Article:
Getting a nice sell-off following the completion of the Bat Pattern we were tracking yesterday. Shown below on the eminis…
The downside path is clear. But, bulls will probably go for the obvious IH&S with what should be a decent bounce somewhere around 1495-1500.
The dollar reached our 82.136-82.281 target from several days ago, and the EURUSD has lost another important level of support: 1.30.
More in a few…
UPDATE: 09:40 AM
SPX opening down sharply…Note that it turned yesterday at 1525.34, only 36 cents from one of the two targets we identified just before it opened at 1515.99.
The market didn’t fall out of bed overnight, so I’ll take a long position on the open this morning in anticipation of tagging the .786/.886 combo at 1521.11/1521.19 or the .886 at 1525.70.
I remain full short from 1525.34 (the 2:20 update for members) but will play any bounces as mentioned above.
The key level today is 1496 – the bottom of the purple channel. If this is broken, lots more downside where that came from — especially if the previous low at 1485 is taken out.
Nice post on Zerohedge earlier: You Rarely Know You’re in a Recession Until it’s Too Late.
Referring to an ECRI report, ZH makes the following points:
1) Think back to 2008, a couple of days before the Lehman failure. Looking at the data in hand, you would see GDP growth at about 1% in Q1 and 3% in Q2. More specifically, Q2 GDP growth had just been revised up on August 28 from 1.9% to 3.3%, sparking a 212-point Dow rally that day. http://www.nytimes.com/2008/08/29/business/29econ.html?_r=0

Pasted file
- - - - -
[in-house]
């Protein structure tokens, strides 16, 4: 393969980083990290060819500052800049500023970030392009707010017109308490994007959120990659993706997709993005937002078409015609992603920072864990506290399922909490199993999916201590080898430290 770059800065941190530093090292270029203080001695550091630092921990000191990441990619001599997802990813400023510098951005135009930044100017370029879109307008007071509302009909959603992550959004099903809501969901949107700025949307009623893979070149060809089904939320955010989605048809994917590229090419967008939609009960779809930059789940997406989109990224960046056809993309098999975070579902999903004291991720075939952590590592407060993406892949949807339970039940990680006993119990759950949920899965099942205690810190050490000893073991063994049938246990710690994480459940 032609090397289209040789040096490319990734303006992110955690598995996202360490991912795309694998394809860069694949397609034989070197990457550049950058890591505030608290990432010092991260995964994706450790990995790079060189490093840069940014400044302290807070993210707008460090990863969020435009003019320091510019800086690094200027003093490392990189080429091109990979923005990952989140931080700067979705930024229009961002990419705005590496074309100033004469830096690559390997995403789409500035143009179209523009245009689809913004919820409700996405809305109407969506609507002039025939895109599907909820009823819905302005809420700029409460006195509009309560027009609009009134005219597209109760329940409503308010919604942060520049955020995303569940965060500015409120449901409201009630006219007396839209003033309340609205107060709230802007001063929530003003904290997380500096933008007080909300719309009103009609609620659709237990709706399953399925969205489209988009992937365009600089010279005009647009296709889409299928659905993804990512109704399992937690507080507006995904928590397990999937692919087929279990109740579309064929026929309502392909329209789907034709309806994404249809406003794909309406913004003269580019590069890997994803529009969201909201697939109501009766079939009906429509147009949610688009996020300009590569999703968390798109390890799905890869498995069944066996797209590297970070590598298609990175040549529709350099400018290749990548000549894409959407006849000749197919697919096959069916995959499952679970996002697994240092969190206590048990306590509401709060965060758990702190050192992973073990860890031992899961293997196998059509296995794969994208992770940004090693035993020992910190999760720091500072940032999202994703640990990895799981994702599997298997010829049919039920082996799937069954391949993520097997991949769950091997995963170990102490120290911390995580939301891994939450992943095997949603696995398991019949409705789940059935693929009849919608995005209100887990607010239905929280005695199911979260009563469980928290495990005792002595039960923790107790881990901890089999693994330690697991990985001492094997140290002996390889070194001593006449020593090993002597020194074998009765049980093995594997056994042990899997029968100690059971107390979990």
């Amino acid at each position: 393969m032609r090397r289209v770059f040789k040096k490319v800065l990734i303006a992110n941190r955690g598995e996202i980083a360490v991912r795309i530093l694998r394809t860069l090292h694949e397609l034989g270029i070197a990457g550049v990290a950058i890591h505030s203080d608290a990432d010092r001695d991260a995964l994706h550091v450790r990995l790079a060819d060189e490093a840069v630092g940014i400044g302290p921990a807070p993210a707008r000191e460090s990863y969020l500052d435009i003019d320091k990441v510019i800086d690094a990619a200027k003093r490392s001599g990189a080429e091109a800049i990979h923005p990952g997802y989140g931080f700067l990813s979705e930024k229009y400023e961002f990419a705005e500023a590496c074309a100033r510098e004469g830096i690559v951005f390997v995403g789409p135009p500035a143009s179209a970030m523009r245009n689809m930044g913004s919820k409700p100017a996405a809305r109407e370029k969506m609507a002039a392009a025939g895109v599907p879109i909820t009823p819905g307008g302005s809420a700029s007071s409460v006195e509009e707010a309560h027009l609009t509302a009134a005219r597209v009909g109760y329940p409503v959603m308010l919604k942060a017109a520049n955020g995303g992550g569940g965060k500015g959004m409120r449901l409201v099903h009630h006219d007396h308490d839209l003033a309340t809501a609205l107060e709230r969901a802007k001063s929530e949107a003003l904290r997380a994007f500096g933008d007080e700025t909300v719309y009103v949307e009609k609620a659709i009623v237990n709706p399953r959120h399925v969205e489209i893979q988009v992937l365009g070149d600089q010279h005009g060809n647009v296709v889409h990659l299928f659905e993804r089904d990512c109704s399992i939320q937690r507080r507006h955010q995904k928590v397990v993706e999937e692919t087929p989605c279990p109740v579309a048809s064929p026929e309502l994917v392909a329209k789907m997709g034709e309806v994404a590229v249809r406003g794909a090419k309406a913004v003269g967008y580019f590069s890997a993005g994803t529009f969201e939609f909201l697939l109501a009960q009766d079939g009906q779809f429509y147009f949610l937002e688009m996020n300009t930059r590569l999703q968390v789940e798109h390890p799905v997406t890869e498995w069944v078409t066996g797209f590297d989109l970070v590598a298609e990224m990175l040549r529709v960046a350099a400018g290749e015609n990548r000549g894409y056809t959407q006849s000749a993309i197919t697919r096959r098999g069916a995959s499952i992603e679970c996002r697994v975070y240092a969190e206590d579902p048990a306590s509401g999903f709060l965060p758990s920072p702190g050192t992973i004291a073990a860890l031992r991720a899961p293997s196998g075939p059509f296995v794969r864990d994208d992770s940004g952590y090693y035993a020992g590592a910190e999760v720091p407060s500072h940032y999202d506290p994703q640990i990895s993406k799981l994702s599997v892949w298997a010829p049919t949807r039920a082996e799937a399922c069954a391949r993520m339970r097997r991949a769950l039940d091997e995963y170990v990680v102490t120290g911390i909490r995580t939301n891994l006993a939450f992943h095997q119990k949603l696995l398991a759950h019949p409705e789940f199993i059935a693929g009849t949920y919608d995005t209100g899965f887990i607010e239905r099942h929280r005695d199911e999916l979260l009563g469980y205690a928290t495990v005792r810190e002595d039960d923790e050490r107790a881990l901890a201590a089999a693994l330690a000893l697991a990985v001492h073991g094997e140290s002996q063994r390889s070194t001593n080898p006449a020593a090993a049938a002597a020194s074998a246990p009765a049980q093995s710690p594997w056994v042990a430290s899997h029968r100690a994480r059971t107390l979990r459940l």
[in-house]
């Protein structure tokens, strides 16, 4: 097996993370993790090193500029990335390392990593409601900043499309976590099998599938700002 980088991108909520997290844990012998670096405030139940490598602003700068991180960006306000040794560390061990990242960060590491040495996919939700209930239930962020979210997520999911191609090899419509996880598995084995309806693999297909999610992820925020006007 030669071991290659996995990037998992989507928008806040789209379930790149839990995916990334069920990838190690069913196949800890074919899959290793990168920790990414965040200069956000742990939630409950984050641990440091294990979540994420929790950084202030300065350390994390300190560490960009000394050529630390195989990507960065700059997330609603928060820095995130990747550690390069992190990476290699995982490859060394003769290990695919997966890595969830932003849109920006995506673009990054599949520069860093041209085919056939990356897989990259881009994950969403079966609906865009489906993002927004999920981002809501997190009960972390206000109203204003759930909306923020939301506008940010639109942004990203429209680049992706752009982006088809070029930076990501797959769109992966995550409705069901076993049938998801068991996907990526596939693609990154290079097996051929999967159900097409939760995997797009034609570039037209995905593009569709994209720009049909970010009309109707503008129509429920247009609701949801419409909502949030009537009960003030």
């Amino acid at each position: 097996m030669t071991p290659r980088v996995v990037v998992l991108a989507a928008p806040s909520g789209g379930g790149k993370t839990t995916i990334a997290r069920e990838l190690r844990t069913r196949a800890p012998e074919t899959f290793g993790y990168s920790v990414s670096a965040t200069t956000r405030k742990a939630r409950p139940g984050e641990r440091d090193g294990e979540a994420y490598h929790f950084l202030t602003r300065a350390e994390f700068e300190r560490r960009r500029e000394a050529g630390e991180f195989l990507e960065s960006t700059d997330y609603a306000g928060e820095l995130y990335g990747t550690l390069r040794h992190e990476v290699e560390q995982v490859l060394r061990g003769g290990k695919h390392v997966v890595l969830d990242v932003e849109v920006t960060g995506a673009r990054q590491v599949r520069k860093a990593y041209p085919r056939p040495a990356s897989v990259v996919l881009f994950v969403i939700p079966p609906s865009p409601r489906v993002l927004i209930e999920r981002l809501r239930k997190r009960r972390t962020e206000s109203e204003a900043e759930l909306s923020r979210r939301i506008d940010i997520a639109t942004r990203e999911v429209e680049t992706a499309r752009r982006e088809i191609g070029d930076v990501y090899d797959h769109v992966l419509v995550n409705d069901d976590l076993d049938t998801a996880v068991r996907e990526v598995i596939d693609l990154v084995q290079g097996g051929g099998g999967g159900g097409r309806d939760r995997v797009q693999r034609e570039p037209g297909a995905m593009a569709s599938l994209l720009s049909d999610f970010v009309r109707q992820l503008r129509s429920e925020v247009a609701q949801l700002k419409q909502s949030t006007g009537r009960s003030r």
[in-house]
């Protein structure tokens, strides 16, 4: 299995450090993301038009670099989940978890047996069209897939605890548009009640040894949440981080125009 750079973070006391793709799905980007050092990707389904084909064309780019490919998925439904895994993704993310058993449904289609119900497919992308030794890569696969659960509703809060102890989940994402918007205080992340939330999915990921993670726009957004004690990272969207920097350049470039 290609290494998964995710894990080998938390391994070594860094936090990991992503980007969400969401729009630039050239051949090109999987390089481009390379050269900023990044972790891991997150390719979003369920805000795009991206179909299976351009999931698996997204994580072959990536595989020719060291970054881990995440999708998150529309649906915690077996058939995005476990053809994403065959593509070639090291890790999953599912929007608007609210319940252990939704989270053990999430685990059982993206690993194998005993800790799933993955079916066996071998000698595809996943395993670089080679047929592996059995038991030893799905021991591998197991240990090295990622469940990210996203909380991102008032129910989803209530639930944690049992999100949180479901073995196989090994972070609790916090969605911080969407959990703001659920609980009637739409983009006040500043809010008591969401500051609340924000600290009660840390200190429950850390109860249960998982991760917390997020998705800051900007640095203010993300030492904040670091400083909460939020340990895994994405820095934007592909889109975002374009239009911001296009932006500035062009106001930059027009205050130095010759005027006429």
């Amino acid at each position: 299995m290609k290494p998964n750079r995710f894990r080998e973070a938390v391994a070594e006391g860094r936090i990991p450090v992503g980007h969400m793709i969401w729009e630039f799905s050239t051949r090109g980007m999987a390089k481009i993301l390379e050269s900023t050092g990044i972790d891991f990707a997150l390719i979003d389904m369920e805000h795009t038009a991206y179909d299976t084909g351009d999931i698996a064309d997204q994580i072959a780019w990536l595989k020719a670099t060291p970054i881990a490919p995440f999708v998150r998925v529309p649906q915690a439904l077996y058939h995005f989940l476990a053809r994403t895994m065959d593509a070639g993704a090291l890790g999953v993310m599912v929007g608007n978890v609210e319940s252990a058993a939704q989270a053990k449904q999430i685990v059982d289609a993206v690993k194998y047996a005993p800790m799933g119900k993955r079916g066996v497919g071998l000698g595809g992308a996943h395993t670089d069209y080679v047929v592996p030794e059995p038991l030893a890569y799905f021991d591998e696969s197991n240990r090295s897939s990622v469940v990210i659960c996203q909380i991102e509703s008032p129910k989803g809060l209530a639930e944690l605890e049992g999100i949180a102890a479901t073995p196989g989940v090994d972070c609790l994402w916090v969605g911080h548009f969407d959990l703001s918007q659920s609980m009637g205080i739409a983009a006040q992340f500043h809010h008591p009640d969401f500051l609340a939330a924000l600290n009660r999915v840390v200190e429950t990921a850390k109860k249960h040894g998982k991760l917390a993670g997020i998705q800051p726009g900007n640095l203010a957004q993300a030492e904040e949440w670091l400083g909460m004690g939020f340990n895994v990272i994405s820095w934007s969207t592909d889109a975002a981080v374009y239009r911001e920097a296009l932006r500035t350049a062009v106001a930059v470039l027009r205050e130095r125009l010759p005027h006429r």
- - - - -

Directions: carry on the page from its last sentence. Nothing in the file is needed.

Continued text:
2) In March 2001, 95% of economists thought there would not be a recession, but one had already begun.
3) No economist predicted the 1990-91 recession beforehand.
4) Hardly any economists recognized the severe 1973-75 recession until almost a year after it started. Indeed, that recession began with the ISM at 68.1, and payroll jobs growth did not turn negative for eight months.
5) In 1970, unaware that the economy was nine months into recession, none other than Paul Samuelson said that the NBER had worked itself out of a job, meaning that improved policy expertise had made recessions very unlikely.
6) In three of the last 15 recessions – specifically, in 1980, 1945, and 1926-27 during the Roaring Twenties – stock prices remained in a cyclical upturn.
ECRI has caught a lot of crap for their recession call last Fall. I know the feeling, as most economists I know (yes, I travel in exciting circles) think the worst is over. I wish I shared their optimism.
I mention this because of the positive ISM Mfg Report released this morning. It’s being cited as proof of expanding activity. Remember, the PMI is a survey of purchasing managers’ opinions about their business.
They read the same newspapers and websites, watch the same TV, and are subject to the same MSM brainwashing as the rest of us. A better than expected snapshot in time of their opinions does not mean the economy is just fine.
UPDATE: 10:35 AM
We got a bounce off 1501 — pretty close to the 1495-1500 range where we expected it.
We just hit the .500 Fib of this morning’s decline, and the .618 is at 1516.63. The top of the white channel is up ahead at 1518.50. Any of these would take the index positive on the day.
Would that mean the correction is over?
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